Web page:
The Eternity Service will be simple to use. Say you want to store a 1MB file for 50 years; there will be a tariff of (say) $99.95. You upload a digital coin for this, together with the file; no proof of identity or other formality is needed. After a while you get an ack, and for the next 50 years your file will be there for anyone to get by anonymous file transfer.
Copies of the file will be stored on a number of servers round the world. Like the Internet, this service will depend on the cooperation of a large number of systems whose only common element will be a protocol; there will be no head office which could be coerced or corrupted, and the diversity of ownership and implementation will provide resilience against both error and attack.
The net effect will be that your file, once posted on the eternity service, cannot be deleted. As you cannot delete it yourself, you cannot be forced to delete it, either by abuse of process or by a gun at your wife's head.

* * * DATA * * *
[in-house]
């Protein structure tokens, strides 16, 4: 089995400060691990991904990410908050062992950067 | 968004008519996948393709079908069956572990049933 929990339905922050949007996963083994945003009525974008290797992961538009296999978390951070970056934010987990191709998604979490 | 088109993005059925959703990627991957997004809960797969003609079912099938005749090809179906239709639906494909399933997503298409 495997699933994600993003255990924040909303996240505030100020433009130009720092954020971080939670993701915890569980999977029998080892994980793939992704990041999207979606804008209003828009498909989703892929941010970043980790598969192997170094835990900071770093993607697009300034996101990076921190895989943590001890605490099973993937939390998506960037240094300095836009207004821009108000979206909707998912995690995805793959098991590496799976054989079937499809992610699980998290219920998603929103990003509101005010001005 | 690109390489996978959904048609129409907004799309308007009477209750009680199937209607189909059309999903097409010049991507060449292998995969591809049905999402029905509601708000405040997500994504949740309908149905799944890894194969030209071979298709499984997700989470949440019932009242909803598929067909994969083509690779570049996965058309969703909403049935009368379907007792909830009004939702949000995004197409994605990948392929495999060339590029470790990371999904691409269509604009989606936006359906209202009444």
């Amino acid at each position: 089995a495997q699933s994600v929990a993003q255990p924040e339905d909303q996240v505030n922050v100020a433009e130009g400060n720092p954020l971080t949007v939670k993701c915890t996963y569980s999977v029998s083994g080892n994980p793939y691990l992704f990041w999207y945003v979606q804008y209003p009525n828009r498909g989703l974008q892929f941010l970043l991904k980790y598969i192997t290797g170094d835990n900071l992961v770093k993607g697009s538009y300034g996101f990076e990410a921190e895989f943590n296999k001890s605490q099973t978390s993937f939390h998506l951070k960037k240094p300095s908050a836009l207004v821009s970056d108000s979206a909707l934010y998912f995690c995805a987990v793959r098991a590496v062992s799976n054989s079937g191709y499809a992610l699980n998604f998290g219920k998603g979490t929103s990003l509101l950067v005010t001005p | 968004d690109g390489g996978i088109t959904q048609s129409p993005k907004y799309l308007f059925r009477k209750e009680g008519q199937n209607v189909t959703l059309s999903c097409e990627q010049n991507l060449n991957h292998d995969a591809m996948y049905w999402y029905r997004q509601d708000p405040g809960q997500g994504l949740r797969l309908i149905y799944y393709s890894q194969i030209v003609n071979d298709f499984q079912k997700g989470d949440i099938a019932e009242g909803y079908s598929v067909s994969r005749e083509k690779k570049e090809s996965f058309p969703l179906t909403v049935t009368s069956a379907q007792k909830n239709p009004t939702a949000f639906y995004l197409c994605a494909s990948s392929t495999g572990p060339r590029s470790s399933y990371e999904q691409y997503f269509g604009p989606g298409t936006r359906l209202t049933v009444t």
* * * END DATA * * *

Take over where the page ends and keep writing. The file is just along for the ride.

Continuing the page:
External attacks will be made expensive by arranging things so that a file will survive the physical destruction of most of the participating file servers, as well as a malicious conspiracy by the system administrators of quite a few of them. If the servers are dispersed in many jurisdictions, with the service perhaps even becoming an integral part of the Internet, then a successful attack could be very expensive indeed -- hopefully beyond even the resources of governments.
The detailed design will utilise the well known principles of fragmentation, redundancy and scattering. But before we start to consider the details, let us first consider the threat model.